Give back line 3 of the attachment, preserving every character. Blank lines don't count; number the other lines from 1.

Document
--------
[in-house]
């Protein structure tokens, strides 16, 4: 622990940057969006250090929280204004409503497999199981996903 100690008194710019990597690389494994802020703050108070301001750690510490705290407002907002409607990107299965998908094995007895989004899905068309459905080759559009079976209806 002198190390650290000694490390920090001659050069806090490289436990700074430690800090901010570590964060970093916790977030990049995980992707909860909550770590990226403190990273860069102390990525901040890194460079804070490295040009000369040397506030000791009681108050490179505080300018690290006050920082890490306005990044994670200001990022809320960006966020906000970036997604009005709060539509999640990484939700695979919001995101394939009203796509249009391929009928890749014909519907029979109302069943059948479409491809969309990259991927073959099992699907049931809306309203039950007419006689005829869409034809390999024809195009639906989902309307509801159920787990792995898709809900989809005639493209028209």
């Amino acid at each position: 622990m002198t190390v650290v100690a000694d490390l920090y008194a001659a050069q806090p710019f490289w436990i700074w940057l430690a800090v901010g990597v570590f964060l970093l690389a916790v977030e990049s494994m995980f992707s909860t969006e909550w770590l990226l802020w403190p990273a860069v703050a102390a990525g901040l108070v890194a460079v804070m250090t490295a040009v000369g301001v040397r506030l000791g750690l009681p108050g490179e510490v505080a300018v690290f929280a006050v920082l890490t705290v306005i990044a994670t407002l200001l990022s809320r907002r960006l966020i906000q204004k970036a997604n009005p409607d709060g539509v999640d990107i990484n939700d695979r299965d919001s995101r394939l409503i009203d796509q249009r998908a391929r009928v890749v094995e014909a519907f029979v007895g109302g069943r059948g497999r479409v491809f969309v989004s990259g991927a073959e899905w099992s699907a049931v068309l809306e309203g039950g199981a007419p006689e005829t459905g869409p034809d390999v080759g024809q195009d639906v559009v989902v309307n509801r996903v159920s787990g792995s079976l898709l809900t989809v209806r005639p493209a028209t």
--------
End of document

């Amino acid at each position: 622990m002198t190390v650290v100690a000694d490390l920090y008194a001659a050069q806090p710019f490289w436990i700074w940057l430690a800090v901010g990597v570590f964060l970093l690389a916790v977030e990049s494994m995980f992707s909860t969006e909550w770590l990226l802020w403190p990273a860069v703050a102390a990525g901040l108070v890194a460079v804070m250090t490295a040009v000369g301001v040397r506030l000791g750690l009681p108050g490179e510490v505080a300018v690290f929280a006050v920082l890490t705290v306005i990044a994670t407002l200001l990022s809320r907002r960006l966020i906000q204004k970036a997604n009005p409607d709060g539509v999640d990107i990484n939700d695979r299965d919001s995101r394939l409503i009203d796509q249009r998908a391929r009928v890749v094995e014909a519907f029979v007895g109302g069943r059948g497999r479409v491809f969309v989004s990259g991927a073959e899905w099992s699907a049931v068309l809306e309203g039950g199981a007419p006689e005829t459905g869409p034809d390999v080759g024809q195009d639906v559009v989902v309307n509801r996903v159920s787990g792995s079976l898709l809900t989809v209806r005639p493209a028209t």